My oldest son is celebrating his birthday today on the Missouri River.
David Ganey, and his wife, Gina, are among the hundreds of paddlers in canoes and kayaks who are making their way along the river’s 340 miles from Kansas City to St. Charles, Missouri. They are participating in the Missouri River 340, a paddling endurance race that attracts people from all over the country.
The event began Tuesday morning just above Kansas City, at Kaw Point, where the Kansas River joins the Missouri. The competitors are divided into two groups–solo paddlers and those with partners or in teams.
It’s possible to keep track of the participants because there are checkpoints along the river, and at each checkpoint those registered are required to notify the race organizers. The progress of the various teams can be tracked on a computer. David and Gina made it to Lexington around 4 p.m. and then Waverly at about 7:30 p.m.
The boats must reach each check point before a certain time, and those who can’t keep pace are out of the race. There is a pacing boat, known as “the grim reaper,” and many get the DNF (did not finish) designation if they fall behind.
Even for those who do not complete the race, the MR 340 is a chance to experience a water resource that is often overlooked. The bank-caving Missouri River once writhed across the continent like a brown serpent, playing a crucial role in the early development of the United States.
Trappers and fur traders used it as a highway to riches to be exploited, and later explorers traveled the river to map the national landscape. The Army Corps of Engineers has constricted the river with dams, rock revetments and levees to the extent that its former character is all but lost. In some places, however, the Corps has relaxed the straitjacket on the river in an attempt to restore wildlife habitat.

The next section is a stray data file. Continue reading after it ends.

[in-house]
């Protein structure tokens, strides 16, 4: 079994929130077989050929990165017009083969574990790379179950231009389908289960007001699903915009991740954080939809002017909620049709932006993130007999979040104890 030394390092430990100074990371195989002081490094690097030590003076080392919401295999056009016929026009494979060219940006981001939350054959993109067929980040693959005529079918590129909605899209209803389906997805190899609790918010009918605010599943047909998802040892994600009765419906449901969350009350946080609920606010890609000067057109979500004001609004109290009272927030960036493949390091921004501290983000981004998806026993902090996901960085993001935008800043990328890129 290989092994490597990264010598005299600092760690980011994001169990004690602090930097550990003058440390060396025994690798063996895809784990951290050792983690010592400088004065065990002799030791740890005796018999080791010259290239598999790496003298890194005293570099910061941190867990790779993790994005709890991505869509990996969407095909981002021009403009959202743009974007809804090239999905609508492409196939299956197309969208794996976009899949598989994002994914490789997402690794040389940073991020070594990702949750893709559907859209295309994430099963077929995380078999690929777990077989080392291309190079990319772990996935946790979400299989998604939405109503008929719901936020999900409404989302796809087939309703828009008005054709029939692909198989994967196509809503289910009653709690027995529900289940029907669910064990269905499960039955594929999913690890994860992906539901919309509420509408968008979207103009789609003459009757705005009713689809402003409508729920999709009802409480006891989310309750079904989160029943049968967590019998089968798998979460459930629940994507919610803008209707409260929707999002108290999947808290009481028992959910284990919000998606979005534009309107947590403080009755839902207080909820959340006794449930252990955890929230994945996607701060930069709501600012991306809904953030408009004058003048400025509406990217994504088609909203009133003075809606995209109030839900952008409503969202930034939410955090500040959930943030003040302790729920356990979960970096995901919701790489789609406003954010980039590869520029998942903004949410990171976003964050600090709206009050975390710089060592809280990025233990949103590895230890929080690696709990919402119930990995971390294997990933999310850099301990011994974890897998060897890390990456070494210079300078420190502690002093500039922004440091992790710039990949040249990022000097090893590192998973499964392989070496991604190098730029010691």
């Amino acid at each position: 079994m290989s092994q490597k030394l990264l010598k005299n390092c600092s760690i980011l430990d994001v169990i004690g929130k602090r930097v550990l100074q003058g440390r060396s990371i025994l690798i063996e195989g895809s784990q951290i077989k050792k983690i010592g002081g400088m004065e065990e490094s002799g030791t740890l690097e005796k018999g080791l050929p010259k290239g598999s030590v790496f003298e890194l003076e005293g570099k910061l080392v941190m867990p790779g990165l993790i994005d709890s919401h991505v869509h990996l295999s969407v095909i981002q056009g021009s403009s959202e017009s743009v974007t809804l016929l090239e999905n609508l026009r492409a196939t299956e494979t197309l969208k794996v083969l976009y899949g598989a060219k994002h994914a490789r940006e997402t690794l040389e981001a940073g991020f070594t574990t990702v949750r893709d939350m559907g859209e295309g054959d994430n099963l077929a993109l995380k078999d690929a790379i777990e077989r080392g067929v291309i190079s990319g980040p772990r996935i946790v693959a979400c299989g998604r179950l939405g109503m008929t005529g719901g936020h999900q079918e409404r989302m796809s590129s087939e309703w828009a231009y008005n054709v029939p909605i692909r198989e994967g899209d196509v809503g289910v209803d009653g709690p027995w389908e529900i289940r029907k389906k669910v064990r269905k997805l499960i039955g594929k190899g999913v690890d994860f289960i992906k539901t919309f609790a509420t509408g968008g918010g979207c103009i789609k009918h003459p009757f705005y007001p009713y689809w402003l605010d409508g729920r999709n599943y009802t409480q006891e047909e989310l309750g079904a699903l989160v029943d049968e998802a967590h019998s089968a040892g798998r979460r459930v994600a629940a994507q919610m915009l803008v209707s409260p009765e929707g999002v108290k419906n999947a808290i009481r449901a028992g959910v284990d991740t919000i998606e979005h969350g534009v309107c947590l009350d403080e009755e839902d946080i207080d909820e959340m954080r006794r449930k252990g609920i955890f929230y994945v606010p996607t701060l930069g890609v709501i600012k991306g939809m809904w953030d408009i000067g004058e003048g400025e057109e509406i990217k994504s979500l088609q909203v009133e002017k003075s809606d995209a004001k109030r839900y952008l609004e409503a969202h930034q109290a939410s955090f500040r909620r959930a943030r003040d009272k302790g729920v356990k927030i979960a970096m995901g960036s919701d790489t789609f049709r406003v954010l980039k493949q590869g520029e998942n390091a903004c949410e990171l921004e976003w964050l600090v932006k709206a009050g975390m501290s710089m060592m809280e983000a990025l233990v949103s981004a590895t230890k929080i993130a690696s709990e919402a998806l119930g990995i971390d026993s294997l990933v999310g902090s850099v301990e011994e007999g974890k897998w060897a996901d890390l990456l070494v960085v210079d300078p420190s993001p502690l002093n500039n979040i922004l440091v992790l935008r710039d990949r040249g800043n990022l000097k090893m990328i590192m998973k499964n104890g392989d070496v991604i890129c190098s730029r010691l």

The start of the MR 340 in Kansas City was a welcomed diversion from the publicity surrounding the fact that Donald Trump had come to town Tuesday to speak at a VFW convention.
There, Trump talked about “fake news” and pointed fingers at the hard-working journalists who accurately document his bizarre behavior. It’s hard to believe that “veterans of foreign wars” would applaud a man whose divisive rhetoric undermines the First Amendment principles for which they fought.
The MR 340 ends late Friday, but for the most competitive, it will be over long before that. Shortly after 5 a.m. today, a 5-member team known as “River Fitness” had already checked in at Jefferson City. At that rate, they will be done Wednesday night. In 2015, David Ganey, Nathan Redcay and Tod Wilson won the men’s team division, completing the race in 41 hours and 10 minutes. This year, David and Gina are simply trying to avoid showing up in the DNF category.
(Update: David and Gina successfully completed the 340 miles at 7:50 p.m. Thursday, July 26, completing the race in just under 60 hours.)